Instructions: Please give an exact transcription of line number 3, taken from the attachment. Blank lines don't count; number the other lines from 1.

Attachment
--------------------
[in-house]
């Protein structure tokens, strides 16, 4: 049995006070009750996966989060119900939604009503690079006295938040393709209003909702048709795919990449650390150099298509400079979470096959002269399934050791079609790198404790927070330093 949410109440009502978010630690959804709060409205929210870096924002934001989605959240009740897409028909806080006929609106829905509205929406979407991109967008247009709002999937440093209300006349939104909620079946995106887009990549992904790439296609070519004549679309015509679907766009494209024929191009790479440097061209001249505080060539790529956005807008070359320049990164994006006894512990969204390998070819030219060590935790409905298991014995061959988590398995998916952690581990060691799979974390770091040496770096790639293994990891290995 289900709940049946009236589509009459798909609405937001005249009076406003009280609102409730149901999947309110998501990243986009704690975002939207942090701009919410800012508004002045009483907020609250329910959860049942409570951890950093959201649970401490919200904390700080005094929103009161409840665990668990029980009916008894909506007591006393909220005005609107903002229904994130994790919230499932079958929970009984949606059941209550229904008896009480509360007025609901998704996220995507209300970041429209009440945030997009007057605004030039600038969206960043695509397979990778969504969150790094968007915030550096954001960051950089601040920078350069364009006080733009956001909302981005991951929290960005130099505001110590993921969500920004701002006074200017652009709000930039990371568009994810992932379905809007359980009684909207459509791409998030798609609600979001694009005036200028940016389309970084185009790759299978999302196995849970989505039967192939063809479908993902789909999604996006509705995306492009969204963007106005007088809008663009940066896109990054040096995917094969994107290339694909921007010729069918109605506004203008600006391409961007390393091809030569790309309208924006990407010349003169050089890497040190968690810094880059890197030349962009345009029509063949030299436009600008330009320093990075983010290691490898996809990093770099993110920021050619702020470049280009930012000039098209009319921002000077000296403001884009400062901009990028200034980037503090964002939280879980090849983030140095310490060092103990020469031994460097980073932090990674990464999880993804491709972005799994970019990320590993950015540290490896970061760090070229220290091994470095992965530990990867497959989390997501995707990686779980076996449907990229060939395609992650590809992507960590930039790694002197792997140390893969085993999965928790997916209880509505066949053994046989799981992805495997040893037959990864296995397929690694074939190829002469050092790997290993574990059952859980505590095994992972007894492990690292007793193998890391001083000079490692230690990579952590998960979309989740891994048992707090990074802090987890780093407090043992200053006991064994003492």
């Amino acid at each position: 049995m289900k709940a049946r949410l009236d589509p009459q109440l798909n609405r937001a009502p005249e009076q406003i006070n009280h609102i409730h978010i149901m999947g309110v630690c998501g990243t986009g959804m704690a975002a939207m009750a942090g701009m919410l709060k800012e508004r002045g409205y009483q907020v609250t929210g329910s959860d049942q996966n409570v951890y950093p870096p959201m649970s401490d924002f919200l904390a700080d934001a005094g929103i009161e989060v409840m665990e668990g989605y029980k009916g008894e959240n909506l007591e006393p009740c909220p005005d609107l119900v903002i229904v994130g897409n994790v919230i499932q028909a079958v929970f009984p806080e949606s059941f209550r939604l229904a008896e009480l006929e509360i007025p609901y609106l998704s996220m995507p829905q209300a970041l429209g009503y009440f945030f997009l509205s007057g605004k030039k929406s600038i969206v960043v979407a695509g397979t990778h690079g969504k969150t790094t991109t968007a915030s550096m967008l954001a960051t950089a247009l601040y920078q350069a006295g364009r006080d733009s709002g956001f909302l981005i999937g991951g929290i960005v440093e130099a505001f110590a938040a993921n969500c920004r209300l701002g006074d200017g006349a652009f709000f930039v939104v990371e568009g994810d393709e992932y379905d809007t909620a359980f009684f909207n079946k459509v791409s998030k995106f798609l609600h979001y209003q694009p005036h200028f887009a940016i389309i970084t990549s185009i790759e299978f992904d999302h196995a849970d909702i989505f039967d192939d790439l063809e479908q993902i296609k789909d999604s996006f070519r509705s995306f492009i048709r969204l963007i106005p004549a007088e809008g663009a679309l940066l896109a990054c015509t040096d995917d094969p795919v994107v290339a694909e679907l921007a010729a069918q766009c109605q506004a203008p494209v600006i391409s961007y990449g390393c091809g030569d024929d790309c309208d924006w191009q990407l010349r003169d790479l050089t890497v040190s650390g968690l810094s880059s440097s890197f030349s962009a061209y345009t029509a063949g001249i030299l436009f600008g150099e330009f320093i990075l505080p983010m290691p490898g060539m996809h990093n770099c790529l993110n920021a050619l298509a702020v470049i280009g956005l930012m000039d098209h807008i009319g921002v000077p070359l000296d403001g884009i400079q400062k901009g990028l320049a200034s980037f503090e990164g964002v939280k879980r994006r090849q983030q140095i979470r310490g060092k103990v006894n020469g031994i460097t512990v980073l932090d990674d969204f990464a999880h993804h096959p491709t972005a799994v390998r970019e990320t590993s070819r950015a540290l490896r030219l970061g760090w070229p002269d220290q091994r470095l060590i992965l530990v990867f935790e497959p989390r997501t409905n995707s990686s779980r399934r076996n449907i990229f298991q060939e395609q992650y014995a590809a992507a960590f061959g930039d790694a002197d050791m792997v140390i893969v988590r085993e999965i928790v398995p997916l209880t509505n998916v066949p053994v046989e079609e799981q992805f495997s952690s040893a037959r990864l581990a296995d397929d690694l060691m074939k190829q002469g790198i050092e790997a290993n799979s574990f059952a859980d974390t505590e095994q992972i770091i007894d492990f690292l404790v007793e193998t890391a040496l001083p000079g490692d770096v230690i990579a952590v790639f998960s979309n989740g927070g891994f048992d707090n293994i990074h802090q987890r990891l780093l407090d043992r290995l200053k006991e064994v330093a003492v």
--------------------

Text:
């Amino acid at each position: 049995m289900k709940a049946r949410l009236d589509p009459q109440l798909n609405r937001a009502p005249e009076q406003i006070n009280h609102i409730h978010i149901m999947g309110v630690c998501g990243t986009g959804m704690a975002a939207m009750a942090g701009m919410l709060k800012e508004r002045g409205y009483q907020v609250t929210g329910s959860d049942q996966n409570v951890y950093p870096p959201m649970s401490d924002f919200l904390a700080d934001a005094g929103i009161e989060v409840m665990e668990g989605y029980k009916g008894e959240n909506l007591e006393p009740c909220p005005d609107l119900v903002i229904v994130g897409n994790v919230i499932q028909a079958v929970f009984p806080e949606s059941f209550r939604l229904a008896e009480l006929e509360i007025p609901y609106l998704s996220m995507p829905q209300a970041l429209g009503y009440f945030f997009l509205s007057g605004k030039k929406s600038i969206v960043v979407a695509g397979t990778h690079g969504k969150t790094t991109t968007a915030s550096m967008l954001a960051t950089a247009l601040y920078q350069a006295g364009r006080d733009s709002g956001f909302l981005i999937g991951g929290i960005v440093e130099a505001f110590a938040a993921n969500c920004r209300l701002g006074d200017g006349a652009f709000f930039v939104v990371e568009g994810d393709e992932y379905d809007t909620a359980f009684f909207n079946k459509v791409s998030k995106f798609l609600h979001y209003q694009p005036h200028f887009a940016i389309i970084t990549s185009i790759e299978f992904d999302h196995a849970d909702i989505f039967d192939d790439l063809e479908q993902i296609k789909d999604s996006f070519r509705s995306f492009i048709r969204l963007i106005p004549a007088e809008g663009a679309l940066l896109a990054c015509t040096d995917d094969p795919v994107v290339a694909e679907l921007a010729a069918q766009c109605q506004a203008p494209v600006i391409s961007y990449g390393c091809g030569d024929d790309c309208d924006w191009q990407l010349r003169d790479l050089t890497v040190s650390g968690l810094s880059s440097s890197f030349s962009a061209y345009t029509a063949g001249i030299l436009f600008g150099e330009f320093i990075l505080p983010m290691p490898g060539m996809h990093n770099c790529l993110n920021a050619l298509a702020v470049i280009g956005l930012m000039d098209h807008i009319g921002v000077p070359l000296d403001g884009i400079q400062k901009g990028l320049a200034s980037f503090e990164g964002v939280k879980r994006r090849q983030q140095i979470r310490g060092k103990v006894n020469g031994i460097t512990v980073l932090d990674d969204f990464a999880h993804h096959p491709t972005a799994v390998r970019e990320t590993s070819r950015a540290l490896r030219l970061g760090w070229p002269d220290q091994r470095l060590i992965l530990v990867f935790e497959p989390r997501t409905n995707s990686s779980r399934r076996n449907i990229f298991q060939e395609q992650y014995a590809a992507a960590f061959g930039d790694a002197d050791m792997v140390i893969v988590r085993e999965i928790v398995p997916l209880t509505n998916v066949p053994v046989e079609e799981q992805f495997s952690s040893a037959r990864l581990a296995d397929d690694l060691m074939k190829q002469g790198i050092e790997a290993n799979s574990f059952a859980d974390t505590e095994q992972i770091i007894d492990f690292l404790v007793e193998t890391a040496l001083p000079g490692d770096v230690i990579a952590v790639f998960s979309n989740g927070g891994f048992d707090n293994i990074h802090q987890r990891l780093l407090d043992r290995l200053k006991e064994v330093a003492v």